Magic Turn Young Knicks Into Knicks of Old

While losing considerably more than winning has continued a trend over the prior five years for the New York Knicks, there had been a decidedly different feel to this Knicks season.

Instead of the sensation of spiraling toward another hopeless and directionless year without a sound plan for the future, this year’s Knicks had thus far offered the optimism of a younger squad which had been fighting hard and for the most part, remained competitive, even while the losses mounted through a 4-9 start.

And then came the 10th loss, a 115-89 embarrassment to the Orlando Magic, at Madison Square Garden on Sunday night.

All of a sudden, all of that previous sanguinity gave way to an all too eerie reminder of what losing used to look like for New York in recent years.

Instead of competing, the Knicks, for the first time in their seven home games this year, failed to show up. They missed their first seven shots while allowing the Magic (which seems to be headed toward the NBA lottery itself this year) to score the first 10 points.

It only got uglier from there as the same type of lackluster effort and awful execution at each end of the floor which the Knicks showed over the past several years — but which they’ve largely been able to avoid this season — put New York in a 19-4 hole and a 30-10 deficit after the first quarter.

The Knicks missed 23 of 28 shots from behind the arc while shooting just 35.2 percent (31-for-88) overall. Underscoring its lack of ball movement, New York recorded just 13 assists to Orlando’s 31 and committed more than twice as many (19-9) turnovers as the Magic, which led by as much as 34 points.

If there was one saving grace, it was 36th overall pick, center Mitchell Robinson posting a franchise rookie record nine blocks. But that was the only thing to feel good about during the Knicks’ most dreadful performance of the young season.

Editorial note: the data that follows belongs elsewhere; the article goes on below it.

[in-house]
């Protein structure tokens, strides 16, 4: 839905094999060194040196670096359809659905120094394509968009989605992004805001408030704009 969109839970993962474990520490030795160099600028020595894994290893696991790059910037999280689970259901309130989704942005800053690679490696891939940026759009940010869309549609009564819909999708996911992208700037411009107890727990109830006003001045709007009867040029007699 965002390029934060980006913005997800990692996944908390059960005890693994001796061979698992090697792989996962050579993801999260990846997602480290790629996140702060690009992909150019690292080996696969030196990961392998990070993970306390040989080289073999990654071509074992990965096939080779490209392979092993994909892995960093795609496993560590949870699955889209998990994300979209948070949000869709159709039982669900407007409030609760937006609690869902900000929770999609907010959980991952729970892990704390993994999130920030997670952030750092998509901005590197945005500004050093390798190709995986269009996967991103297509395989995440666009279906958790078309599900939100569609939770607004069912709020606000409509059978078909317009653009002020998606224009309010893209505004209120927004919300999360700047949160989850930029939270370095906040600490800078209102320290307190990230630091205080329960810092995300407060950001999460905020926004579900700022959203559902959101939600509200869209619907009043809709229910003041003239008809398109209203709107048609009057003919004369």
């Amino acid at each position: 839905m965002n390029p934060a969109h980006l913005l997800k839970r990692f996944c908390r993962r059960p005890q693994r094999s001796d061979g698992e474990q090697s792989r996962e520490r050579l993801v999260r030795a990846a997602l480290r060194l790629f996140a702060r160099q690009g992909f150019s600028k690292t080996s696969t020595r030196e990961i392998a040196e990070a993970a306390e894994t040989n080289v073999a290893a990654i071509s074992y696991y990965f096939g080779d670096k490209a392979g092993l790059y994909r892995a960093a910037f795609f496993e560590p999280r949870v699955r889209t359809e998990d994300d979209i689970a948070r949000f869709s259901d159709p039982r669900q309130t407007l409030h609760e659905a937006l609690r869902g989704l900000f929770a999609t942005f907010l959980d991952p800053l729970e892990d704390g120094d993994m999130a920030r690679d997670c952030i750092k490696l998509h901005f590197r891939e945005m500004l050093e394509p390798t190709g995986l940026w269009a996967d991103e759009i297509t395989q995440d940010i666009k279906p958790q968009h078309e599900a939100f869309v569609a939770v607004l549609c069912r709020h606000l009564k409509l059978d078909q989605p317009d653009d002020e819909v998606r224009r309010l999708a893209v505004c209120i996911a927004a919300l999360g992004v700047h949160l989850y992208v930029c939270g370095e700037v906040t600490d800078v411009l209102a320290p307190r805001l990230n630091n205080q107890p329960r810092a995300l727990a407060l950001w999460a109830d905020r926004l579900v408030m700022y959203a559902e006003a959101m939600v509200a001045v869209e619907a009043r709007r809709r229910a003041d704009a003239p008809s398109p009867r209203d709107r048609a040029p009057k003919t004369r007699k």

What should have been another chance to measure the progress, growth and development of a fledgling roster trying to find its way in attempting to answer some questions about what may lay on the team’s horizon, was a major step backward, recalling the unwatchable basketball New York played for much of the past five years.

That’s where David Fizdale, in his first year as the Knicks’ latest of six head coaches over that time, comes in. Will Fizdale help New York limit the way his team played in its last game to simply an aberration, or might that become the start of the same old bad habits which plagued Fizdale’s predecessors and ultimately cost them their jobs?

Time will tell, and for such a young team learning on the fly, ups and downs are all part of the development process. That’s perfectly fine as long as major steps backward are ultimately followed by enough significant steps forward to feel good enough about the overall team and individual player evolution by the season’s end.

But for one night, the previously hard-working and primarily competitive Knicks gave an all too uncomfortable reminder of what they’ve been trying to leave in the past.



About the Author

Jon Wagner

Jon has been a credentialed writer with New York Sports Day since 2009, primarily covering the New York Knicks and Hofstra men's basketball. He has also occasionally covered other college basketball and New York's pro teams including the Mets, Giants, Jets, Islanders, Rangers and Cosmos (including their three most recent championship seasons). Jon is former Yahoo Sports contributor who previously covered various sports for the Queens Ledger. He's a proud alum of Hofstra University and the Connecticut School of Broadcasting (which he attended on a full scholarship). He remains convinced to this day that John Starks would have won the Knicks a championship in 1994 had Hakeem Olajuwon not blocked Starks' shot in Game 6 of the 1994 NBA Finals.

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